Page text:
Posts Tagged ‘open access benefits’

The blog post, ‘The Scientists encouraging online piracy with a secret codeword’ featured on the BBC this week has raised a number of pertinent points about access to research, and the restrictions imposed under current publishing models. The post discusses how researchers are harnessing social media to locate and illegally distribute copyrighted materials, which may be part of paid subscriptions. As the article states, this approach plays upon the well-known ‘I can haz’ meme, placing the issues of open access firmly within modern social culture. Similarly, the post below was recently spotted on the popular FML website, again highlighting that the issues surrounding open access are becoming embedded in popular culture, and are becoming a source of casual amusement.

FML OA image

However, in spite of the cute cat references the distribution, or pirating of articles in this way poses many legal and moral questions. In contrast, initiatives such as the Open Access Button help users to locate free, and legal, copies of papers via repositories, authors websites and ultimately by contacting the author of each paper. The OA Button is run by student volunteers and is not an ideal solution to such a large problem, but it does emphasise and promote the need to make papers and research available as open access in a fair way, rather than subversively bypassing publishers.

We may hope that the introduction of HEFCE’s open access policy for the next REF in April 2016  may increase the number of articles which are available via open access. Unfortunately this seems to be far more of the ‘stick’ approach, rather than the ‘carrot’ – and many people may not fully understand the positive implications that open access can have when it becomes a mandatory requirement for UK HE institutions.

The publicity that the BBC’s blog has achieved has helped to show that open access remains a key concern among researchers and that they are willing to adopt potentially unethical methods in order to access pay-walled materials.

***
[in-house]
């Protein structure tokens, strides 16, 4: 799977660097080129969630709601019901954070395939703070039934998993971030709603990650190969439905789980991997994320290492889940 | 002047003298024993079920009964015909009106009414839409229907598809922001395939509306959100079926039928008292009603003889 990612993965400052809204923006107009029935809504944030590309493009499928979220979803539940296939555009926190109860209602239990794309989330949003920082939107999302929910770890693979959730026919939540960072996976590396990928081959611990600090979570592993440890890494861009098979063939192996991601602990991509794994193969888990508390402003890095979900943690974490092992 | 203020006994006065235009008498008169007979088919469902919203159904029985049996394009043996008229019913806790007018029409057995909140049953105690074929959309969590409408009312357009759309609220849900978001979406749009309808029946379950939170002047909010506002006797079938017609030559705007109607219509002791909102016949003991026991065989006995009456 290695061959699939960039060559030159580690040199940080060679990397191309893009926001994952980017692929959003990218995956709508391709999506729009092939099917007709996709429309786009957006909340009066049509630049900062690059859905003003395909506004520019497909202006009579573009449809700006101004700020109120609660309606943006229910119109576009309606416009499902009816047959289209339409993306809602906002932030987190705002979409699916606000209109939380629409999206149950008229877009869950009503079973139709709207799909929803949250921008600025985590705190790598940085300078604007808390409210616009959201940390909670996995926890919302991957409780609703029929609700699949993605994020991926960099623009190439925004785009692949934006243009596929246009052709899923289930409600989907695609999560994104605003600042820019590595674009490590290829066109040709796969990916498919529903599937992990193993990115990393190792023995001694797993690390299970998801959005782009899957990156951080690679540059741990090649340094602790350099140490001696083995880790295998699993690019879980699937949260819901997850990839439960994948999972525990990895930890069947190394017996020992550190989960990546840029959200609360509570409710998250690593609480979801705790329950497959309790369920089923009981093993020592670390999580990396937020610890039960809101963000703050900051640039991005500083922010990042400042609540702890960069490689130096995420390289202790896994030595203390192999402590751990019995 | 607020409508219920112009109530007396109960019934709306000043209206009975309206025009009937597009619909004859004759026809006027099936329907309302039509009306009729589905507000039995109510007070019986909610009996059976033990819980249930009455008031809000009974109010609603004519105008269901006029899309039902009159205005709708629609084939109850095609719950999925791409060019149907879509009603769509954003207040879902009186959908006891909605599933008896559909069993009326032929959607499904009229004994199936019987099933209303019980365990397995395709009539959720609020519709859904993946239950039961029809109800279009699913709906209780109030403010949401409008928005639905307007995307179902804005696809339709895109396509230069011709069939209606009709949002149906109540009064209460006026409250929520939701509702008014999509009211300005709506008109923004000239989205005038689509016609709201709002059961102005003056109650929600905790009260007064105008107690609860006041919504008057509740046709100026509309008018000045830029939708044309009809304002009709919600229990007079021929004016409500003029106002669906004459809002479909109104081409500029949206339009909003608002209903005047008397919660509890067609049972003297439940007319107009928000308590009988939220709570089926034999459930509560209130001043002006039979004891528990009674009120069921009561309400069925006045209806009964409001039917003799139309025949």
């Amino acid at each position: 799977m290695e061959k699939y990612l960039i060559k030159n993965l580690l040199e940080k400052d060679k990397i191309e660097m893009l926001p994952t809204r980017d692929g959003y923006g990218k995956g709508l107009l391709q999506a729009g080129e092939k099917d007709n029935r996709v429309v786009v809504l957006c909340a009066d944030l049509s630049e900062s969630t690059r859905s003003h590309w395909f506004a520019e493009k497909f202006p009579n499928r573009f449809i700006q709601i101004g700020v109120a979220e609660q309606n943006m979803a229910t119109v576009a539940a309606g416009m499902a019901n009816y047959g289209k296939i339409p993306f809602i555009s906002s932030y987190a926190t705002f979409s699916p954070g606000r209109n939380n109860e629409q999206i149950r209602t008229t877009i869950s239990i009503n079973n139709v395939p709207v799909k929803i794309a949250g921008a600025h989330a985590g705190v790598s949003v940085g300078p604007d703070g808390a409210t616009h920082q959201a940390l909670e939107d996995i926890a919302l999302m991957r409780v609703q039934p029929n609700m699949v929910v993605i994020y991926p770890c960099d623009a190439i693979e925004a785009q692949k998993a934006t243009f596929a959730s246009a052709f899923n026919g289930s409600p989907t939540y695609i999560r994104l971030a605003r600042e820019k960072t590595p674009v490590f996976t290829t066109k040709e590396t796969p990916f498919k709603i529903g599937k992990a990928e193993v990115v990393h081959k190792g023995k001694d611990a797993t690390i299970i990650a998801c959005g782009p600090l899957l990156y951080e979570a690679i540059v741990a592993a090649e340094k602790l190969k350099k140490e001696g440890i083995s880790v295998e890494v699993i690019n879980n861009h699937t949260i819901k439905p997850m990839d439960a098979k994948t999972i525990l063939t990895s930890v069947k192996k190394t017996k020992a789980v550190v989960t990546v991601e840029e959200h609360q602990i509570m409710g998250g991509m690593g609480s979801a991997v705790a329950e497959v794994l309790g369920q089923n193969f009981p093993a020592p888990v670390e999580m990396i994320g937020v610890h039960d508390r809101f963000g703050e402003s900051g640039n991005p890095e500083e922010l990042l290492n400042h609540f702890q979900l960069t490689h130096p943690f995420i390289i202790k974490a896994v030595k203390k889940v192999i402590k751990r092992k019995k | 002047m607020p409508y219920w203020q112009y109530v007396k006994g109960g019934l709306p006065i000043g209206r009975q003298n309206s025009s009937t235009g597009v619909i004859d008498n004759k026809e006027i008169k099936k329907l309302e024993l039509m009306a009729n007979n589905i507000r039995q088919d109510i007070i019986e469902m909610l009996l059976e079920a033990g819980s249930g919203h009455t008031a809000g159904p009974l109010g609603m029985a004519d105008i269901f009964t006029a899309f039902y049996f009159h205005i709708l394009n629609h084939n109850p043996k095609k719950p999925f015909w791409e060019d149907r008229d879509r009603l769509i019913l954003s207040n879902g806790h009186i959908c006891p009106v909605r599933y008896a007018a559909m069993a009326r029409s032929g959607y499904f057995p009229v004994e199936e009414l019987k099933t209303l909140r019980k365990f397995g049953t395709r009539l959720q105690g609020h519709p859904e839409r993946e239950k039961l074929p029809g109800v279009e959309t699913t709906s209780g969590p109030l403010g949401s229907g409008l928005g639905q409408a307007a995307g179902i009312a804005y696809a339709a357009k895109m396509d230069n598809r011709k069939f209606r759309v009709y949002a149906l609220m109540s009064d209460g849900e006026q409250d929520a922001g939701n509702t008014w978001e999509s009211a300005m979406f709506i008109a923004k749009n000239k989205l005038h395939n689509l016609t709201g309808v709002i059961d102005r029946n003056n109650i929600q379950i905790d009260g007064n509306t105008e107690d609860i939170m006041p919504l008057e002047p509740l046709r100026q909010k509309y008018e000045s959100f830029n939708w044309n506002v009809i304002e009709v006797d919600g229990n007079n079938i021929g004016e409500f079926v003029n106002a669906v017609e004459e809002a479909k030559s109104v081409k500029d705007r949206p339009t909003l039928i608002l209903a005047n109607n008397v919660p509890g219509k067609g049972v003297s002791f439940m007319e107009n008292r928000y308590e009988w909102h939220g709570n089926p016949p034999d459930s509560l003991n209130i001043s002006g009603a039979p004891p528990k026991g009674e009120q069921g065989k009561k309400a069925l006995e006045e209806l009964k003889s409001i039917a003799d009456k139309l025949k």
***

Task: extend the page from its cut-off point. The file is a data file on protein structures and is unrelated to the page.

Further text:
By making your research available via the SRI Open Access Repository you ensure that your research can be accessed by anyone in a free and legal way.

For open access support please contact sriopenaccess@surrey.ac.uk or consult our updated Open Access webpages www.surrey.ac.uk/library/research/openaccess


The Scientists encouraging online piracy with a secret codeword, http://www.bbc.co.uk/news/blogs-trending-34572462 [accessed 21/10/2015]

FML http://www.fmylife.com/ [accessed 11/10/2015]

‘About Us’, Open Access Button, https://openaccessbutton.org/about#how [accessed 21/10/2015]

HEFCE policy http://www.hefce.ac.uk/pubs/year/2014/201407/ [accessed 21/10/2015]


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In the last few months, you have been strongly encouraged to deposit the full text of your papers in SRI. If the publisher’s policy allows, the paper appears on SRI Open Access, easily discoverable and freely available for anyone to download. Most major funding bodies, including RCUK, now encourage or even mandate this practice; and so do Universities.  But if you are not  convinced there are great benefits in depositing your papers in SRI, read below…

1. SRI Open Access makes a paper highly visible. If your paper can be posted on SRI Open Access, it will rank highly on Google/Google Scholar. This means that more people than before will be able to find it and read it.

2. Papers in SRI Open Access are downloaded – a lot.  In the last year only (April 2011 – April 2012), full-text papers in SRI Open Access have been downloaded 230,238 times. Visit  http://epubs.surrey.ac.uk/cgi/irstats.cgi to monitor how often your paper is being downloaded.

3. High download rates mean higher citations. The more often a paper is downloaded, the more likely it is to be read and cited. The link between open access and research impact is well documented. By not having your paper freely accessible, you lose potential readers – and citations.

4. SRI Open Access helps you attract new audiences. Your papers are freely available to everyone, without password or subscription barriers. This means that many more people will reach your paper if it is openly accessible: researchers from non-subscribing Universities, potential collaborators from industry and other organisations, and prospective students. SRI papers are widely read, with downloads from over 100 countries.

5. Open access has wider benefits for society. Scholarly journals are expensive. Open access benefits Universities that can only afford subscriptions to a limited number of journals. Even wealthy institutions cannot  subscribe to all possible journals. This means that researchers, as well as their employers and funders, may not  even have access to literature that they produced or funded themselves. Likewise, those not affiliated with a research institution – practitioners, patients, the wider public – face the same limitations to access.

Open access lifts those barriers, making research immediately and easily available to everyone.

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